Sunday, February 15, 2009

Becoming big

It’s been a busy week, and as I tuck Josh into bed tonight, I feel like I haven’t spent much one-on-one time with him. So I linger over our bedtime story, sing an extra song, and snuggle in next to him for a nightlight chat. We talk about his day. We talk about my day. We talk about tomorrow: where we’ll go, what we’ll do, what we have to look forward to.

Josh loves to look forward. He loves to know our schedule in advance so he can anticipate what’s next. He gets that from me. Now that he can tell time, he often wants to know not just what’s next but at what time. Then he glides into the kitchen in his sock feet every few minutes to check the green numbers on the oven, announcing them gleefully as they get closer and closer to his desired hour. He even counts down to bedtime because he can, having finally grasped the heartbeat of our days, the rhythm that guides our itinerary.

When it’s time for lights out, I roll over and squeeze him tight. I breathe in his little boy scent of grass and salt and dirt. And as I hold him, I am suddenly overcome by a sense of dread. Dread that he is growing up too fast. Dread that my days of slipping into bed with him and snuggling and talking and planning are numbered. Dread that all too soon he will simply call out, “Night, Mom!” from behind his closed door. And then one day, when I open that door, he will no longer be there at all.

I squeeze him tighter and rock him back and forth. “Will you stay my little four year old forever?” I sigh through my reverie.

“Nnnno,” he replies through giggles. It’s the same “No” I get when I ask if he lost any fingers or toes when the bomb exploded in his once-clean room.

“Please?” I cajole while rubbing his back and making exaggerated kissing noises on his neck.

“No,” he cries louder, in a gleeful, high-pitched voice.

“Pretty please?” I plead. “Don’t get any older. Just stay my snuggly little boy forever and ever.”

He is quiet for a moment. Then I hear it.

“No,” he says again, but this time it’s not playful or joyful or silly. It’s urgent. It’s panicked. It’s tearful.

I immediately look up and see his amusement has turned to anguish. His mouth is open wide. His eyes are full. And the harder he tries to hold back the tears, the more forceful his emotions. It’s the same cry I’ve seen on the rare occasion when I’ve startled him. The same cry I’ve seen when he nearly touches the hot burner and I scream, “Stop!” at the top of my lungs. It’s the same cry I’ve seen when I’ve scared him.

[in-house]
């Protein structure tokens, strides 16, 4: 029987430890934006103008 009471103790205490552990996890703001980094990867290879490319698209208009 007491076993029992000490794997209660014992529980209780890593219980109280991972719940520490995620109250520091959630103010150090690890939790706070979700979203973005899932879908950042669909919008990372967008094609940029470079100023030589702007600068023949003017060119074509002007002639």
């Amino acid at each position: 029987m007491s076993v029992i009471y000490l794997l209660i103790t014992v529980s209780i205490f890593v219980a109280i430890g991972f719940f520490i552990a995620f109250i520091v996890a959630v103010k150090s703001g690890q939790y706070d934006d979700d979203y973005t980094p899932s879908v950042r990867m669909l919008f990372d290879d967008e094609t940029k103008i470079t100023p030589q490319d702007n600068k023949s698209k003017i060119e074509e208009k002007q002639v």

I am suddenly aware that I have just broken the cardinal rule of motherhood. I have put my needs ahead of his. I have weighed him down with my burdens instead of relieving him of his. I have asked him to do the impossible — for me — and in so doing, set him up for miserable failure.

Even at four, he knows he cannot stop growing. He knows he will turn five and then six and then twelve and then twenty, and there’s nothing either one of us can do about it. And now he knows that when he does what he has no choice but to do, he will be somehow disappointing me.

“Oh sweetie,” I say, trying to channel my calmest maternal voice. “I didn’t mean to make you cry. I was just being silly with you.”

He nods and wipes his nose with the back of his hand, but his distress is still palpable.

“I know you can’t stop growing. You’re going to be five and six and seven and eight someday. And you’re going to learn how to do so many things. And that’s good.”

He sniffles and then dissolves into the ugly cry again. “But someday, I’ll be big!”

He says “big” the same way I say “old” when I occasionally spot the translucent bags under my eyes, the slight puffening of my neck, and the lines of varying depths on my face and hands.

I gently brush his hair out of his eyes. “Yes. Someday you will be big. But thankfully, you will only get big a little bit at a time. It takes years and years. But when you finally are big, you’ll be ready. And I’ll be ready, too.”

He nods, and a hint of peace creeps back into his eyes.